Asheville, North Carolina.
Regular readers of this attempt at a travel blog will recognize that I like to stop at places where there might be birds to photograph. Careful viewers of my images will note that in many of these posts, there are few photographs of birds. I am not a birder and claim no expertise at identifying the many species of winged aviators (and non-aviators) in the world of birds. Nor do I know the best times of the year to visit these sites. In most cases, we are traveling near the area and decide to stop and see what we can find.
With an early morning walk and the hope of catching a bird or two in mind, on our last morning in Asheville, we stopped at the Beaver Lake Bird Sanctuary, one of the “Things to do in Asheville” from TripAdvisor. As you can see by the opening shot, it was a good day to catch birds in flight or resting on a branch.
Beaver Lake is located in the northern part of Asheville and was built in the mid-1980s through the assistance of the Audubon Society. There is a small parking lot at the entrance with a donation box for a parking fee but there is no admission charge for spending time in the sanctuary. As you can see by the image above, the group spent a lot of time and money building places to sit and a 3/8th mile (0.6 km) boardwalk winds through the riparian area that separates the city from Beaver Lake. In addition to the boardwalk, there are areas of nature trails where people can venture away from the wooden pathway if desired.
On the morning we were there, it was on the cool side, but thankfully, as you can see by the photo above, there wasn’t a lot of wind. Especially in the bay by the sanctuary, the waters were quite calm on this late October morning. According to a post on the web here, guided walks are available on a limited schedule, the first Saturday of the month.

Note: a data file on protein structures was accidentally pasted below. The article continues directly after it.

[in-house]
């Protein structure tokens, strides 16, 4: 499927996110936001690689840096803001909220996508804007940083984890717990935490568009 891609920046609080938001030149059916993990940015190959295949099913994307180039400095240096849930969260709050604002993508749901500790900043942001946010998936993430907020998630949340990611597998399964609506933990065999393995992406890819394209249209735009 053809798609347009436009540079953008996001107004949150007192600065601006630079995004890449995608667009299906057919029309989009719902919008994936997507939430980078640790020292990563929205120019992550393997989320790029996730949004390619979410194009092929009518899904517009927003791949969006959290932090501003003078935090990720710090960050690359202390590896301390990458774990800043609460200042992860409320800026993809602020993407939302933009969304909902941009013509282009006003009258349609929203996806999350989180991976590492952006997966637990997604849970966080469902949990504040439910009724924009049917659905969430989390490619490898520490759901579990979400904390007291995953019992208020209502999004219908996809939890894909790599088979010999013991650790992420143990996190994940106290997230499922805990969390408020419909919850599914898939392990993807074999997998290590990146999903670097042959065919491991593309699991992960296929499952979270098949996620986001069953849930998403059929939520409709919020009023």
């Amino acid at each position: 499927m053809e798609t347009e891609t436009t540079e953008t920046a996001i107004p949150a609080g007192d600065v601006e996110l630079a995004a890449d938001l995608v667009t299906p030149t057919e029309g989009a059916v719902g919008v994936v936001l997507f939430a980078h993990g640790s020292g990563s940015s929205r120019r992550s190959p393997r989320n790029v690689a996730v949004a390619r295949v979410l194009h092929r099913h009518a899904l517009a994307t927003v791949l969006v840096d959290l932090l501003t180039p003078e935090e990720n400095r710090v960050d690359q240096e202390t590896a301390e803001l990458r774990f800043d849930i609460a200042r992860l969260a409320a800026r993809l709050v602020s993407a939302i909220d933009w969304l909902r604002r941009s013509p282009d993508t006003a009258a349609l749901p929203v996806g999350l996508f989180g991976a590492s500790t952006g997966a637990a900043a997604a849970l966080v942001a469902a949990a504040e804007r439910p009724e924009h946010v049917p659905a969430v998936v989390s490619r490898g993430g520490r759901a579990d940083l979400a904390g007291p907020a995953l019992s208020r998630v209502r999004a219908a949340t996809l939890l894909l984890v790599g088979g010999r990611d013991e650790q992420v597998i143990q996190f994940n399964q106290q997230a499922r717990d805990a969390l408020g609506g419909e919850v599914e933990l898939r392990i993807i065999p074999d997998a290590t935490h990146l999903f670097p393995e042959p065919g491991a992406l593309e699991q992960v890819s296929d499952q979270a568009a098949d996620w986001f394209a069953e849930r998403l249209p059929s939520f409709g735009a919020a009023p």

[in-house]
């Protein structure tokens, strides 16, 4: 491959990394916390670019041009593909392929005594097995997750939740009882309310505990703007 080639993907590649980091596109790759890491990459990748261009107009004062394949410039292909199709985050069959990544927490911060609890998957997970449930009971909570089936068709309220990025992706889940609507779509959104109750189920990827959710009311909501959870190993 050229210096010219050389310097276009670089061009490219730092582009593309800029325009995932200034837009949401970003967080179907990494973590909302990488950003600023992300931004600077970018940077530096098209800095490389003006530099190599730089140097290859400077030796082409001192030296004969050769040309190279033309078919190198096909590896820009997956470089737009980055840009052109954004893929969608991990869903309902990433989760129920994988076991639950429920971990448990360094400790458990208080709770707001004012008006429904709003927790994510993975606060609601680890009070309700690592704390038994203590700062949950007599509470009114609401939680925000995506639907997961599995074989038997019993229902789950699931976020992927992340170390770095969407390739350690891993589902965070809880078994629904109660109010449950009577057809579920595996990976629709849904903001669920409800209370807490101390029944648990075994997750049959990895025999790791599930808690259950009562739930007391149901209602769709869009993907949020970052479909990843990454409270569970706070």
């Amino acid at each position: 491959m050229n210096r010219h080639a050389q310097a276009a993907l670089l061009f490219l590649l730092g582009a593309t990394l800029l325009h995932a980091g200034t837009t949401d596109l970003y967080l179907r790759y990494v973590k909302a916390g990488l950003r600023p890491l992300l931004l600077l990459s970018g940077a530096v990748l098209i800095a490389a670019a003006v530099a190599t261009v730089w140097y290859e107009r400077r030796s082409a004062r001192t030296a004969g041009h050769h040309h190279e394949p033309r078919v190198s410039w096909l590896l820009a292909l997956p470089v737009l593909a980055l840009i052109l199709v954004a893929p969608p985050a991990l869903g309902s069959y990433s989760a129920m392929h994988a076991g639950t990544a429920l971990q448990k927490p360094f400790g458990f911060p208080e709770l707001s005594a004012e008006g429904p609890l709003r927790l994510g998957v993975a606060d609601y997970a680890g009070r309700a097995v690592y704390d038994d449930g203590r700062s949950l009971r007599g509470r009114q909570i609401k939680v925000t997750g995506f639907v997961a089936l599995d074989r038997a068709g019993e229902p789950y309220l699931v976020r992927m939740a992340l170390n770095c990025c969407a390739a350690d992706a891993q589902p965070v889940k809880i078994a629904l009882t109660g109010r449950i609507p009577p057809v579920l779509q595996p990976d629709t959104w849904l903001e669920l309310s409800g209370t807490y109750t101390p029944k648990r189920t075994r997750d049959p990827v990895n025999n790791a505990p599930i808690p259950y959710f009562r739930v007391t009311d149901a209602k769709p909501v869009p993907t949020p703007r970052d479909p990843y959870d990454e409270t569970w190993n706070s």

One part of the boardwalk becomes almost a dock that overlooks the edge of the water. Looking carefully along the water’s edge, I saw the head of a large waterfowl. At first I thought it was a statue. Sitting there motionless for some time, I was absolutely sure it wasn’t a real bird. Then slowly, almost imperceptibly, it moved ever so slightly.
The hours of the park are dawn to dusk and the parking lot gate is closed when the park is closed. Unless it’s time for a guided walk, there is likely to be only visitors around. On the morning we were there, it was quiet with only a few other people there as well. According to the website mentioned above, we picked a good time to visit the park, late August through October.
Many of the birds are permanent residents, but there are also migratory birds that transit the area and find a nice place to rest in the midst of a city before they continue on their way. The small gallery of images featured here were captured on our short walk through the area. In most browsers, you can click on an image to enlarge it and to scroll through the gallery.
As I conclude this visit to the sanctuary, I would like to thank my friend, Hebe Shipp for identifying the birds featured in this post.